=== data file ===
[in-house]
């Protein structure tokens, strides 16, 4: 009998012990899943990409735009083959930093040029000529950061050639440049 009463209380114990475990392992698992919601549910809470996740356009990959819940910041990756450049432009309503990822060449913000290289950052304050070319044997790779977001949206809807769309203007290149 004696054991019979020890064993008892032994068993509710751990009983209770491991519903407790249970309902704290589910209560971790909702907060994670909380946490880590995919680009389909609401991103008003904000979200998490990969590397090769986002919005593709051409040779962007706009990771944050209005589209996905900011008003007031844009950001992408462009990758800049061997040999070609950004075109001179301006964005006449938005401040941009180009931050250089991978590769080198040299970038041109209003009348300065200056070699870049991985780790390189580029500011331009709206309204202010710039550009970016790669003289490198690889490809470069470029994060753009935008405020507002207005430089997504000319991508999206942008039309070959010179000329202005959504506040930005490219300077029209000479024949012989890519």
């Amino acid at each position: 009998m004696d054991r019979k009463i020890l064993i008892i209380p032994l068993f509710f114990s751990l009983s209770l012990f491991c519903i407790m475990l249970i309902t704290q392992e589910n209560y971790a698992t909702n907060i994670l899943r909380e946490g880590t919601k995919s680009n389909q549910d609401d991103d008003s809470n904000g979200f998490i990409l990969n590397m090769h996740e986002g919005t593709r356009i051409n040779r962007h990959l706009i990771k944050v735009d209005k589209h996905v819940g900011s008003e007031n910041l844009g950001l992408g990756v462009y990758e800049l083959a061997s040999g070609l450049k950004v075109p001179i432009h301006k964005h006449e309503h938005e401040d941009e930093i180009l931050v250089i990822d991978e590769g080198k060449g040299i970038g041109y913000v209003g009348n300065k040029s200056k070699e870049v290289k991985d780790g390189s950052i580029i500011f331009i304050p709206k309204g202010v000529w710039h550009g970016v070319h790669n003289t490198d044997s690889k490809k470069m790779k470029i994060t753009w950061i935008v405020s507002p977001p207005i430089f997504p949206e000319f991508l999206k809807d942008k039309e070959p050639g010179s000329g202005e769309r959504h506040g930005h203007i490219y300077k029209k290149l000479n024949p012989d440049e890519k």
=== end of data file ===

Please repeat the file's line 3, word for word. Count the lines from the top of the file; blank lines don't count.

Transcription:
């Amino acid at each position: 009998m004696d054991r019979k009463i020890l064993i008892i209380p032994l068993f509710f114990s751990l009983s209770l012990f491991c519903i407790m475990l249970i309902t704290q392992e589910n209560y971790a698992t909702n907060i994670l899943r909380e946490g880590t919601k995919s680009n389909q549910d609401d991103d008003s809470n904000g979200f998490i990409l990969n590397m090769h996740e986002g919005t593709r356009i051409n040779r962007h990959l706009i990771k944050v735009d209005k589209h996905v819940g900011s008003e007031n910041l844009g950001l992408g990756v462009y990758e800049l083959a061997s040999g070609l450049k950004v075109p001179i432009h301006k964005h006449e309503h938005e401040d941009e930093i180009l931050v250089i990822d991978e590769g080198k060449g040299i970038g041109y913000v209003g009348n300065k040029s200056k070699e870049v290289k991985d780790g390189s950052i580029i500011f331009i304050p709206k309204g202010v000529w710039h550009g970016v070319h790669n003289t490198d044997s690889k490809k470069m790779k470029i994060t753009w950061i935008v405020s507002p977001p207005i430089f997504p949206e000319f991508l999206k809807d942008k039309e070959p050639g010179s000329g202005e769309r959504h506040g930005h203007i490219y300077k029209k290149l000479n024949p012989d440049e890519k």